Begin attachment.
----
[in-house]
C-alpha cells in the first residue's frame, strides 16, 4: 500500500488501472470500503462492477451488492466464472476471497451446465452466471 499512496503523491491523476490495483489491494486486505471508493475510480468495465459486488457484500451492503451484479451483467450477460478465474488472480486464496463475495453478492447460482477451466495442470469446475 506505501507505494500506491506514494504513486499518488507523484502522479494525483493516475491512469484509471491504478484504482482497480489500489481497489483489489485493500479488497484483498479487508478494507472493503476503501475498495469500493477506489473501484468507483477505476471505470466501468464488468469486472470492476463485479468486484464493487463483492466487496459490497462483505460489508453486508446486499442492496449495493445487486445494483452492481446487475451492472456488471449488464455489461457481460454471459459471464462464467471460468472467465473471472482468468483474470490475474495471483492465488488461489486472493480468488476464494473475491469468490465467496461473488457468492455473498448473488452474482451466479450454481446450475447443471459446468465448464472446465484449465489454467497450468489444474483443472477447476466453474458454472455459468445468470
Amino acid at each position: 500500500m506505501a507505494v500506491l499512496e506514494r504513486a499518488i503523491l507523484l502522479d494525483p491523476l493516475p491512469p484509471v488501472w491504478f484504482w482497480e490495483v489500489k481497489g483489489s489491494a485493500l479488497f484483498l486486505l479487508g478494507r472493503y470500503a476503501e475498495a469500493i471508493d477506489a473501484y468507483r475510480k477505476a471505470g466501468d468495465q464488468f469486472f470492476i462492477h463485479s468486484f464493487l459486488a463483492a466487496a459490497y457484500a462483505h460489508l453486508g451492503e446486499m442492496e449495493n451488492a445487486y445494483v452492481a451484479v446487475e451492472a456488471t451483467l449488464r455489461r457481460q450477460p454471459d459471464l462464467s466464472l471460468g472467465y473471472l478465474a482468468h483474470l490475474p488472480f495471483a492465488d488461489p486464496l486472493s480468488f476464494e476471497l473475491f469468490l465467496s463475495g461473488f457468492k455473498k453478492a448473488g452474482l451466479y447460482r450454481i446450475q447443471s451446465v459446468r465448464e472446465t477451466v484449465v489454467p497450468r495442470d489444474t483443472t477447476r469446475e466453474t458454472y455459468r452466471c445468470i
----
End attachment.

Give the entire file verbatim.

[in-house]
C-alpha cells in the first residue's frame, strides 16, 4: 500500500488501472470500503462492477451488492466464472476471497451446465452466471 499512496503523491491523476490495483489491494486486505471508493475510480468495465459486488457484500451492503451484479451483467450477460478465474488472480486464496463475495453478492447460482477451466495442470469446475 506505501507505494500506491506514494504513486499518488507523484502522479494525483493516475491512469484509471491504478484504482482497480489500489481497489483489489485493500479488497484483498479487508478494507472493503476503501475498495469500493477506489473501484468507483477505476471505470466501468464488468469486472470492476463485479468486484464493487463483492466487496459490497462483505460489508453486508446486499442492496449495493445487486445494483452492481446487475451492472456488471449488464455489461457481460454471459459471464462464467471460468472467465473471472482468468483474470490475474495471483492465488488461489486472493480468488476464494473475491469468490465467496461473488457468492455473498448473488452474482451466479450454481446450475447443471459446468465448464472446465484449465489454467497450468489444474483443472477447476466453474458454472455459468445468470
Amino acid at each position: 500500500m506505501a507505494v500506491l499512496e506514494r504513486a499518488i503523491l507523484l502522479d494525483p491523476l493516475p491512469p484509471v488501472w491504478f484504482w482497480e490495483v489500489k481497489g483489489s489491494a485493500l479488497f484483498l486486505l479487508g478494507r472493503y470500503a476503501e475498495a469500493i471508493d477506489a473501484y468507483r475510480k477505476a471505470g466501468d468495465q464488468f469486472f470492476i462492477h463485479s468486484f464493487l459486488a463483492a466487496a459490497y457484500a462483505h460489508l453486508g451492503e446486499m442492496e449495493n451488492a445487486y445494483v452492481a451484479v446487475e451492472a456488471t451483467l449488464r455489461r457481460q450477460p454471459d459471464l462464467s466464472l471460468g472467465y473471472l478465474a482468468h483474470l490475474p488472480f495471483a492465488d488461489p486464496l486472493s480468488f476464494e476471497l473475491f469468490l465467496s463475495g461473488f457468492k455473498k453478492a448473488g452474482l451466479y447460482r450454481i446450475q447443471s451446465v459446468r465448464e472446465t477451466v484449465v489454467p497450468r495442470d489444474t483443472t477447476r469446475e466453474t458454472y455459468r452466471c445468470i